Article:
Emery Brooks Andrews Interview Segment 15

Description of origin of family names, siblings (ddr-densho-1000-155-1) - 00:04:47
Family background: parents from Midwest (ddr-densho-1000-155-2) - 00:03:13
Parents meeting and moving to Seattle (ddr-densho-1000-155-3) - 00:02:26
Father's early work in religion, focus on ethnic groups (ddr-densho-1000-155-4) - 00:02:23
Father's early involvement with the Seattle Japanese American community, and the Seattle Japanese Baptist Church (ddr-densho-1000-155-5) - 00:04:28
Attending nursery school with Japanese American children, not feeling racially different (ddr-densho-1000-155-6) - 00:01:31
Memories of the bombing of Pearl Harbor: Issei pastor tearfully apologizes to father (ddr-densho-1000-155-7) - 00:03:18
Observing the tumultuous period after the bombing of Pearl Harbor: Japanese American congregation rushes to store belongings in church basement (ddr-densho-1000-155-8) - 00:03:13
First Sunday after mass removal: father is left with an empty church; memories of visiting Japanese American friends through the barbed wire at "Camp Harmony" (ddr-densho-1000-155-9) - 00:07:05
Family decides to move to Twin Falls, Idaho, following the Japanese Americans to Minidoka concentration camp (ddr-densho-1000-155-10) - 00:03:47
Father experiences prejudice in Twin Falls, Idaho, as a result of his support of the Japanese Americans in the concentration camp (ddr-densho-1000-155-11) - 00:04:40
Family home in Twin Falls becomes a hostel for numerous Japanese Americans throughout the wartime (ddr-densho-1000-155-12) - 00:05:26
Memories as a child in Twin Falls, Idaho: visiting playmates inside the Minidoka concentration camp every weekend (ddr-densho-1000-155-13) - 00:05:07
Memories of visiting Minidoka concentration camp as a child: eating in the mess hall, picnics by the irrigation canal (ddr-densho-1000-155-14) - 00:03:12
Description of nearby town of Twin Falls (ddr-densho-1000-155-15) - 00:02:13
Father makes more than 150 round trips between Minidoka concentration camp and Seattle, picking up or delivering items for Japanese Americans in camp (ddr-densho-1000-155-16) - 00:03:33
The end of World War II: returning to Seattle, father's resolve to reopen the Japanese Baptist Church (ddr-densho-1000-155-17) - 00:05:41
Father's activities immediately after returning to Seattle: opposing the teamsters and aiding Japanese American farmers (ddr-densho-1000-155-18) - 00:04:01
Memories of witnessing two incidents of discrimination against Japanese Americans (ddr-densho-1000-155-19) - 00:02:37
Attending Bailey Gatzert elementary school after the war (ddr-densho-1000-155-20) - 00:03:46
Growing up postwar: feeling the pressure to excel as the son of a pastor (ddr-densho-1000-155-21) - 00:05:36
Thoughts on the impact father had on the Japanese American community in Seattle, feeling an "emotional estrangement" from father (ddr-densho-1000-155-22) - 00:06:42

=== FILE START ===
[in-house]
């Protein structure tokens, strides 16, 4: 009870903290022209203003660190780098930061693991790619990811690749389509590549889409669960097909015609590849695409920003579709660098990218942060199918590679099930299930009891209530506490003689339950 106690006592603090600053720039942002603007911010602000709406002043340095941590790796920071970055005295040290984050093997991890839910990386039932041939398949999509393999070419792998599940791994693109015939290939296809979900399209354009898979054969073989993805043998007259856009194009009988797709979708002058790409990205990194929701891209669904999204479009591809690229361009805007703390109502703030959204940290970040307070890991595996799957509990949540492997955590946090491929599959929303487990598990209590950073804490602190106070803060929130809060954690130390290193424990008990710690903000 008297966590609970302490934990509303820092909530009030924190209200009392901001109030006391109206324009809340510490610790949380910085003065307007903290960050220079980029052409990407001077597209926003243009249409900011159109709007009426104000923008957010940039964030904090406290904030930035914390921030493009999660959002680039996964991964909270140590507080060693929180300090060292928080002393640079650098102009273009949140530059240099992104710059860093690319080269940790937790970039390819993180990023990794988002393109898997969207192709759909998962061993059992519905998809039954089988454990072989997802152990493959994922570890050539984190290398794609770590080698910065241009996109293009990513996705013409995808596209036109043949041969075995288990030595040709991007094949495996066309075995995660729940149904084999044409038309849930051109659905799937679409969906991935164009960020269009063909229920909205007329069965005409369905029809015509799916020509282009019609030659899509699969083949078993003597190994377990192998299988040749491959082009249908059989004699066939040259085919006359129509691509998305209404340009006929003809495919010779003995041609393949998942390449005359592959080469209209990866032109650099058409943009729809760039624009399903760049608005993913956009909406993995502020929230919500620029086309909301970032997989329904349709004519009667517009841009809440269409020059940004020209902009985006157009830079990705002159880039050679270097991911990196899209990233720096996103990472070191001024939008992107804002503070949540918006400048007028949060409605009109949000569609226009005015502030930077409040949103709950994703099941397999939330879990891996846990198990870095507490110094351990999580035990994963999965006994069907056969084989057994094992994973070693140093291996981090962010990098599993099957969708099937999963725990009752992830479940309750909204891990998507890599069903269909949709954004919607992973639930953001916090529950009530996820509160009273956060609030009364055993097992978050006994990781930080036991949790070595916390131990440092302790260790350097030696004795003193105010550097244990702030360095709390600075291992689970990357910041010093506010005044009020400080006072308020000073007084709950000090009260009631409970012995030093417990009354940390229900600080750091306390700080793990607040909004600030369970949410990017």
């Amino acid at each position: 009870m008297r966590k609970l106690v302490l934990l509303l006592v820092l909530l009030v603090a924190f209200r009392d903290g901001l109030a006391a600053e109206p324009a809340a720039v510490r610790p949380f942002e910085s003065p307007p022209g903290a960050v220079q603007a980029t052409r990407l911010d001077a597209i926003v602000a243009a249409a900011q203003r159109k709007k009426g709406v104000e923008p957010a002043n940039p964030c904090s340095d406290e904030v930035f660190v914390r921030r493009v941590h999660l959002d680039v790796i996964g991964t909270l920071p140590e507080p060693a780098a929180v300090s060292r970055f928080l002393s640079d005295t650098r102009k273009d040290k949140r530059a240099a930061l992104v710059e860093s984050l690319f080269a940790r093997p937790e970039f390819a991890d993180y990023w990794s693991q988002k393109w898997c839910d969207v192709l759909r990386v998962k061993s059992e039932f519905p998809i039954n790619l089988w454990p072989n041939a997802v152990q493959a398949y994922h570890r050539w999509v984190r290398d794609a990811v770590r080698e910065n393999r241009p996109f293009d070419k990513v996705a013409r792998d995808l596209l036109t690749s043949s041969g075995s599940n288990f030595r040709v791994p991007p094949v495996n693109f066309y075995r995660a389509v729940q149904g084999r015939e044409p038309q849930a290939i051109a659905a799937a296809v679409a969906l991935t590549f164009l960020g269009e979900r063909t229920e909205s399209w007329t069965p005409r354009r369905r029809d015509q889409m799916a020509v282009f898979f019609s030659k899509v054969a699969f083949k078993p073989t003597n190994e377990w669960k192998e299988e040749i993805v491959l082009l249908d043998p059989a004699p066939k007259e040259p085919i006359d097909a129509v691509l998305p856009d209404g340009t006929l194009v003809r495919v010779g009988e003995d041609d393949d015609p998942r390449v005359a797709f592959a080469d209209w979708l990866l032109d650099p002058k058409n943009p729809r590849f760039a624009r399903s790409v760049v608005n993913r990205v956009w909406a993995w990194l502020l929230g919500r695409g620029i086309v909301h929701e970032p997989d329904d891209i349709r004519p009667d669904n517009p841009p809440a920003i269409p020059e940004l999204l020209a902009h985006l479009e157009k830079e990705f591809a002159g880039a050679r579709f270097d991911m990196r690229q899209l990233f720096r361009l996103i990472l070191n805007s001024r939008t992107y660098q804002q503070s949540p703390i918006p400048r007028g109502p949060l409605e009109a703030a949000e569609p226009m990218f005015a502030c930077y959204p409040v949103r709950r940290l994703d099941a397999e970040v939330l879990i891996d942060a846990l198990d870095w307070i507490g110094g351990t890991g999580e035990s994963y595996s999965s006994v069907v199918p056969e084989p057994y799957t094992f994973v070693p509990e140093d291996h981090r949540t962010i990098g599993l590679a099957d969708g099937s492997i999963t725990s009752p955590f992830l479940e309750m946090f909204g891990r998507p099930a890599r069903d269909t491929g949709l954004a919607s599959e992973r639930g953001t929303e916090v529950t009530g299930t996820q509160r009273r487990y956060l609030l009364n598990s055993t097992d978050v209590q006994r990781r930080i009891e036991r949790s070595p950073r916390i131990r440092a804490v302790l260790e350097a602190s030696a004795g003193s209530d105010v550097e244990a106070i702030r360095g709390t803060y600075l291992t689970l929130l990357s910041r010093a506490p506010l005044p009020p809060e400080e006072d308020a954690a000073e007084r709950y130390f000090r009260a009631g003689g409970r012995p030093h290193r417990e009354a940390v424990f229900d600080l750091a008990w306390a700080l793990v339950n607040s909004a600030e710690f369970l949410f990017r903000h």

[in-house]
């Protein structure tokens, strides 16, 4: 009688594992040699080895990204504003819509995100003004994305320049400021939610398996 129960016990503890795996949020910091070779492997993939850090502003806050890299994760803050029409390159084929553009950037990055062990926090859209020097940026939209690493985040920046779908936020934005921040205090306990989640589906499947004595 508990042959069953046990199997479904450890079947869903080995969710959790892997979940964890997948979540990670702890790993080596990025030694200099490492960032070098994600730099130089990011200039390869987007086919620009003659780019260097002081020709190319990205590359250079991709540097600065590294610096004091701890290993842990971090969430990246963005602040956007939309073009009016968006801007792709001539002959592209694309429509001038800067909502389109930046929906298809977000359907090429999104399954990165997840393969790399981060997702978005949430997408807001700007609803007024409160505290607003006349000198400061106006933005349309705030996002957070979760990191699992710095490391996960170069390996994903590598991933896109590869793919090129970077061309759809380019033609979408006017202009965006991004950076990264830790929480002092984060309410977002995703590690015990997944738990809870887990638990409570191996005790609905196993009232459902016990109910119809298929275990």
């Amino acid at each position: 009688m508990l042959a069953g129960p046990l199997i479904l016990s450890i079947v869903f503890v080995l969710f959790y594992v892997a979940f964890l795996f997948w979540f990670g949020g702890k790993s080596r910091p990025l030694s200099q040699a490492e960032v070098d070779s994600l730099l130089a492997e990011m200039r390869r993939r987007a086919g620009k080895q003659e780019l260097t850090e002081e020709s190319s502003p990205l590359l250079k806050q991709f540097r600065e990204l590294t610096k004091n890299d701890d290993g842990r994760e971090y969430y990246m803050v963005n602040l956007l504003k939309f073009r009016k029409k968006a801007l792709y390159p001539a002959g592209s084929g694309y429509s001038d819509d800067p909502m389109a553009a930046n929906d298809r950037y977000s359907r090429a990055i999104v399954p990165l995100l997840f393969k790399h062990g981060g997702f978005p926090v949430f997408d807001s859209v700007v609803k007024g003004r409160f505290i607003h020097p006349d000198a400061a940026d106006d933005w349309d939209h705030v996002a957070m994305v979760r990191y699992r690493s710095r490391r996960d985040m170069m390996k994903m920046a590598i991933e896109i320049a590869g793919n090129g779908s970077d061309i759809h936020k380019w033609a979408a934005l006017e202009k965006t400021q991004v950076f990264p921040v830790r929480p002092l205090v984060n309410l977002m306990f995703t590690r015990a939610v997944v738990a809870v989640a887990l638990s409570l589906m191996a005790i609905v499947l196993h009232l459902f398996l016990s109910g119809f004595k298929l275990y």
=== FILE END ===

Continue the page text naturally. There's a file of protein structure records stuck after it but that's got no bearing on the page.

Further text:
Memories of parents' divorce in 1955 (ddr-densho-1000-155-23) - 00:06:08
Attending the Berkeley Baptist Divinity School, then deciding to withdraw (ddr-densho-1000-155-24) - 00:03:21
Returning to Seattle and working in various occupations (ddr-densho-1000-155-25) - 00:03:38
Memories of father's passing, impact on the Japanese American community in Seattle (ddr-densho-1000-155-26) - 00:08:00
Description of father's funeral service: feeling overwhelmed by showing of community support (ddr-densho-1000-155-27) - 00:05:45
Experiencing a great deal of personal loss (ddr-densho-1000-155-28) - 00:04:00
Getting remarried and forming a blended family; writing about life experiences for children (ddr-densho-1000-155-29) - 00:06:25
Thoughts on the redress movement; reflecting back on the incarceration experience and its impact on current events (ddr-densho-1000-155-30) - 00:03:50
An emotional return to the former site of Minidoka concentration camp, many years later (ddr-densho-1000-155-31) - 00:09:47
Meeting some Nisei on a second trip to the former site of the Minidoka concentration camp, sharing stories (ddr-densho-1000-155-32) - 00:03:45
Reflecting on the Japanese American incarceration experience: a spiritual story of redemption (ddr-densho-1000-155-33) - 00:06:38
Looking back on life experiences (ddr-densho-1000-155-34) - 00:04:29
Continuing connection with the Japanese American community: "I don't think that tie will ever be broken" (ddr-densho-1000-155-35) - 00:02:53
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ddr-densho-1000-155-15 (Legacy UID: denshovh-aemery-01-0015)

Description of nearby town of Twin Falls

00:02:13 — Segment 15 of 35

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March 24, 2004

Densho Visual History Collection


Courtesy of Densho


Emery Brooks Andrews

Emery Brooks Andrews Interview

02:37:24 — 35 segments

March 24, 2004

Seattle, Washington

White male. Born November 14, 1937, in Seattle, Washington. Son of Reverend Emery Andrews, the Japanese Baptist Church minister in Seattle for many years. After the Japanese Americans in Seattle were removed to Minidoka concentration camp, Idaho, Emery Brooks moved with family to Twin Falls, Idaho, to minister to Nikkei in camp. Visited Japanese American friends in Minidoka throughout the war years. After World War II, returned to Seattle, attending Bailey Gatzert elementary school. In recent years, returned to the former site of Minidoka concentration camp.

Tom Ikeda, interviewer; Dana Hoshide, videographer


Courtesy of Densho